Posted in Written by Kim

Representative Committees and My Experience Being Part of One

Hey everybody! Kim here. Today’s post will be all about Representative Committees and my experience.

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I was the Marketing and Publicity Officer of the International Students’ Committee (ISC) for 2016/17. To be honest, I didn’t know that the ISC was one of the Representative Committees in the Students’ Union when I first joined them. I just thought that it was just another society and I was wrong because Representative Committees serve a bigger purpose for members of the Students’ Union.

Representative Committees exist to promote the views and interests of, and organise activities for, specific sections of the Full Members of the Students’ Union. There are in total, 7 elected representative committees at Sheffield’s Students’ Union: Black & Minority Ethnic Students’ Committee, Disabled and Dyslexic Students’ Committee, International Students’ Committee, LGBT+ Students’ Committee, Mature Students’ Committee, Postgraduate Students’ Committee and Womens’ Committee. These committees are run by students who wants to represent and receive specialist staff support.

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I was elected on October 2016, which is quarter way through the role term. Any student who fits the requirements of the roles in Representative Committees can try to run for it. I was basically in charge of the ISC’s social media platforms and marketing strategies of all the events and campaigns. I also had personal goals to achieve as the officer, which was to implement more sustainable marketing practices for the ISC. The ISC had all kinds of events and campaigns, such as World Week, World Food Festival, International Cultural Evening, Refugees Week, TV Marathon for Climate Change 2017, and Women in Leadership and Entrepreneurship. While I did not totally eliminate flyering as a promotional tool, I reduced the amount of waste by only buying the necessary amount needed. Besides that, we increased the amount of online paid promotions.

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The 2016/17 ISC Executive Committee Farewell Dinner

I have already officially retired from the role. I believe the future committee will achieve much more than the committee of my year. Majority of the ISC members are passionate about their roles and making a positive impact. If you would like to get involved (I would recommend!), follow the ISC’s Facebook page and sign up to be part of the subcommittees. We have a subcommittee for events, welfare, publicity and media. By being part of the subcommittee, you get perks, like free entry to our events and campaigns. And who knows, you might even take up an official committee role in the future.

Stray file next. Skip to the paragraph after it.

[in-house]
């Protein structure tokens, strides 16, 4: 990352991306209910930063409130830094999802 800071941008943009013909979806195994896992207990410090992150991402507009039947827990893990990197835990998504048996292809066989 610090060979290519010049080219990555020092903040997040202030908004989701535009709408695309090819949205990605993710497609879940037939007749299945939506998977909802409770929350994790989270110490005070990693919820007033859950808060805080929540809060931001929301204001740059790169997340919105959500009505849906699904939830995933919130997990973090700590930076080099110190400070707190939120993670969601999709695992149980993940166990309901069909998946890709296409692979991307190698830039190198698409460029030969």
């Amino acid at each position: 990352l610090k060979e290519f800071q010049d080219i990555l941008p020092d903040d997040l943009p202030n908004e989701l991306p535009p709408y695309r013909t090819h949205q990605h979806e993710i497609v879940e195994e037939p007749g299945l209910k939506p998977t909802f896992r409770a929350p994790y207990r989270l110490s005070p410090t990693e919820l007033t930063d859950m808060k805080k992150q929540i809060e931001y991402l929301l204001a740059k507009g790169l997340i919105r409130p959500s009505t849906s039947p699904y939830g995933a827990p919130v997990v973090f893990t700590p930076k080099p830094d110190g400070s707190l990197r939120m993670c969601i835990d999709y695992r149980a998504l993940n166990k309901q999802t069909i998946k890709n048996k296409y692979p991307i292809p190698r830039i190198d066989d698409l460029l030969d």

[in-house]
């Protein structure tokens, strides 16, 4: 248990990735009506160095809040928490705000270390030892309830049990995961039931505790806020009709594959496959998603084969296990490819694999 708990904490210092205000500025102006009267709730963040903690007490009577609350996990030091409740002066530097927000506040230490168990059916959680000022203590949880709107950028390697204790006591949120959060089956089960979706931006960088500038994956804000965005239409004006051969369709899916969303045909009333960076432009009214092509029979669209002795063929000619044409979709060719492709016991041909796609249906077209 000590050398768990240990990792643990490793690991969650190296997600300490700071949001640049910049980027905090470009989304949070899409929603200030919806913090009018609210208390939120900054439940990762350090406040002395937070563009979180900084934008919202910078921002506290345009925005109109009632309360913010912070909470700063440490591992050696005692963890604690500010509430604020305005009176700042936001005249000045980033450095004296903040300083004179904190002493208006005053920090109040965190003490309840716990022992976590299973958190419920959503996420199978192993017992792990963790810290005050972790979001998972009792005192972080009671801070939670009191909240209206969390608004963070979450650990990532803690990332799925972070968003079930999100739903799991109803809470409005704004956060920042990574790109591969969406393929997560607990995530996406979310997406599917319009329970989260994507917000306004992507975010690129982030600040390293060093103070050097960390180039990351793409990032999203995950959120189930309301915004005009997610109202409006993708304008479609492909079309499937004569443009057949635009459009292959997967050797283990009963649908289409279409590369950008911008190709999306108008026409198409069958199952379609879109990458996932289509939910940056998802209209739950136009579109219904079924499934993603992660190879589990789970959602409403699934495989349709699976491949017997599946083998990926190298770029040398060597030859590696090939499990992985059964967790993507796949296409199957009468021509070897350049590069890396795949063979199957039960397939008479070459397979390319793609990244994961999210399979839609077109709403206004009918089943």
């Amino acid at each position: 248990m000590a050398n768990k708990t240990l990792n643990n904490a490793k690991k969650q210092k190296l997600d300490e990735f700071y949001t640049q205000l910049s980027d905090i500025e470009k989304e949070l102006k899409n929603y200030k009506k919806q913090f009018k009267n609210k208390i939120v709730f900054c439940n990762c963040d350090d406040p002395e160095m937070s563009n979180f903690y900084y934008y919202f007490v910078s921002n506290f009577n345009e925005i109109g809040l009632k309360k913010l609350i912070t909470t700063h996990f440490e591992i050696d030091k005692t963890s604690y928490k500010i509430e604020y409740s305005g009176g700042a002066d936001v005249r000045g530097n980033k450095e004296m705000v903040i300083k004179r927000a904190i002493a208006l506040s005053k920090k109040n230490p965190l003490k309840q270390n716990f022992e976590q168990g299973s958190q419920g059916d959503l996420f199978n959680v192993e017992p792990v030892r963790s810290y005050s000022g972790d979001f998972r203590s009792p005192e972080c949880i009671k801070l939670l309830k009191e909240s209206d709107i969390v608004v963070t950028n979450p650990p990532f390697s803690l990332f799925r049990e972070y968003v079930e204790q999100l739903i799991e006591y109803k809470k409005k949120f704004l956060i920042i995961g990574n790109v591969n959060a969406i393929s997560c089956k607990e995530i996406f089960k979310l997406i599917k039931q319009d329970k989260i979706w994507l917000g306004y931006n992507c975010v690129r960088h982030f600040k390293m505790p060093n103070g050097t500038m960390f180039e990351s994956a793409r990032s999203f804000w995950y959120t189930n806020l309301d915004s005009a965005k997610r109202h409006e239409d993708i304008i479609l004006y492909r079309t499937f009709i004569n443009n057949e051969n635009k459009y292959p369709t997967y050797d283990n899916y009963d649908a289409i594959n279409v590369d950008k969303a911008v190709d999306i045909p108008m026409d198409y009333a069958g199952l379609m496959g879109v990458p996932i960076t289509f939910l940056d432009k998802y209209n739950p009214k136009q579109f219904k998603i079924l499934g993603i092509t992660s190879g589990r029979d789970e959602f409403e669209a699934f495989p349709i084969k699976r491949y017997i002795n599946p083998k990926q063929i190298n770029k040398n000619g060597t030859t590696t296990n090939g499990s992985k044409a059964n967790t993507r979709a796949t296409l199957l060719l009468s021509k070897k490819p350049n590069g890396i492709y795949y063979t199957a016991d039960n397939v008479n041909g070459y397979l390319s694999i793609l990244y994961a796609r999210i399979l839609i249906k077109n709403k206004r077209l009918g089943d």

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Posted in Intern advice, Written by Jenny

Finding that motivation

Motivation in these final weeks or months of your degree can be tricky. It’s hard enough finding the motivation during it but seeing the sun outside and thinking about a heavy workload isn’t exactly helpful! Here are five light-hearted nuggets of advice to help motivate yourself for the final push. (They might sound stupid but give them a go).

  • This is going to sound odd but work out how much you have roughly spent on this degree so far. Even first years will be set back ~£13,000 on loans alone! Do you really want to waste all of that money by messing it up now? I didn’t think so! Whatever your situation you can still make a difference.

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  • Write down your goals on post it notes and note how your degree helps you get there! Put them all around your room! Regardless of whether it is ‘make my mum proud’, ‘get a PhD’ or ‘earn a lot of money’, a good degree is a step in the right direction.

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  • Do a big picture timeline. Think about where you are now, how you got there and where you want to be. It helped me realize that whilst knowing how a particular protein channel opened may not help in the long run, it is what is needed now to keep moving forward.

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  • Make a plan for once this semester/ your degree is over! Whether it is booking a holiday on a tropical island, organizing an end of semester night out or scheduling nothing for a whole week so you can binge on TV, it might help motivate you!

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  • Get competitive. As a twin I’ve always had a fierce competitive streak, if you are similar then use it to your advantage! Do an extra hour of revision to beat your course-mate, ask them what they’ve done so you can beat it, use their grades as motivation for the future. Get crazy with it!

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Good luck with the rest of your degree, now go forth and conquer!